Lack of affordable housing downtown leads students to seek out alternative, sometimes unsafe, housing

The cost of off-campus housing continues to soar in Toronto. University students are paying more and more for unsafe lodgings that are often located within dangerous, poorly managed, or over-crowded units.

According to a recent survey conducted by the City of Toronto, the average monthly cost of renting a one-bedroom apartment in the city is around $1,010. Apartment rent costs have risen about one-and-a-half times faster than inflation since 1990.

Based on these statistics, the tenant would have to earn about $40,000 per year to afford a stable lifestyle after taking into consideration costs for transportation, food, and heating.

Earlier this month, Vital Signs, an annual civic report card from the Toronto Foundation, reported that Toronto’s youth unemployment rate is around 17.6 per cent. Ontarians who work minimum-wage jobs for 20 hours per week earn about $11,440 annually.

As a result, some students are forced to take increasingly drastic measures to ensure they are able to make ends meet and maintain their living conditions.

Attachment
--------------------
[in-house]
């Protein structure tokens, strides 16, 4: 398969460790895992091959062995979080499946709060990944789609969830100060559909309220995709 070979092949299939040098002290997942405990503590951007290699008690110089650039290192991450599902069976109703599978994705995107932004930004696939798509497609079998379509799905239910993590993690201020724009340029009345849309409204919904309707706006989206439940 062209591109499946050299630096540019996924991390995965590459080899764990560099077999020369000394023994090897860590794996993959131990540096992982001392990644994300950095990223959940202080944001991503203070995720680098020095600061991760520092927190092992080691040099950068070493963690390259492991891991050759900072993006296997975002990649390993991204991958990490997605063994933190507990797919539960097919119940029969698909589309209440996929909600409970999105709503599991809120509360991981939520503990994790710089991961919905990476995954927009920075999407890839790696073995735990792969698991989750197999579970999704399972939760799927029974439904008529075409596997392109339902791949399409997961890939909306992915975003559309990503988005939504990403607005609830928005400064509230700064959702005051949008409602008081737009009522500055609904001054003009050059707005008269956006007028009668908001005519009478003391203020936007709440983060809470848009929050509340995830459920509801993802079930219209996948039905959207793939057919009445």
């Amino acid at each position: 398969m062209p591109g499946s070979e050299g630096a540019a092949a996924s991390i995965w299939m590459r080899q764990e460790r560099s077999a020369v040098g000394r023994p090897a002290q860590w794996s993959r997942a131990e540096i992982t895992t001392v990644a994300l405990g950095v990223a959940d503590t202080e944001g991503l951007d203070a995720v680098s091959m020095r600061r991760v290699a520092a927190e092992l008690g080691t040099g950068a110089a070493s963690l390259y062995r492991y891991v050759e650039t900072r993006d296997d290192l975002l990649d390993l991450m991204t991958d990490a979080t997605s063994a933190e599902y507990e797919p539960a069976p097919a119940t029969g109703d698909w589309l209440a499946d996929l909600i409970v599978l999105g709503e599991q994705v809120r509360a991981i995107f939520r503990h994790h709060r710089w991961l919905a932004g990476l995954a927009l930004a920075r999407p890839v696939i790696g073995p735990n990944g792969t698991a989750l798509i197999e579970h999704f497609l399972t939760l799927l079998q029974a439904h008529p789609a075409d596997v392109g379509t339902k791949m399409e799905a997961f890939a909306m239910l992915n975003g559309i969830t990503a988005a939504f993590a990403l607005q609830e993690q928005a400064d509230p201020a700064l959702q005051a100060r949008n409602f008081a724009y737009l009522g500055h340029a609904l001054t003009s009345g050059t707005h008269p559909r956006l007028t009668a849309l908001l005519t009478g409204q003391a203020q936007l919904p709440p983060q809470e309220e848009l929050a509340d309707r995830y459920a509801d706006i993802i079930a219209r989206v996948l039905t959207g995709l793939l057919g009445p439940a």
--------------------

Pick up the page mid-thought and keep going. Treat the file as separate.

Within the university, the issue of access to safe and affordable housing is not new. As it prepares to expand and increase student enrolment, more students will find themselves in situations where landlords may exploit them.

STUDENT PERSPECTIVES

Dryden Rainbow, a fourth-year student, said that while she has always felt safe in her house on Bathurst Street, most housing problems are caused by the transient nature of the spaces. “People live there for a year or two — four years max — meaning most tenants feel no obligations to maintain the house. This leads to structural issues that you might not even be aware of when you view the house or decide to rent, as they are hidden from view,” Rainbow said.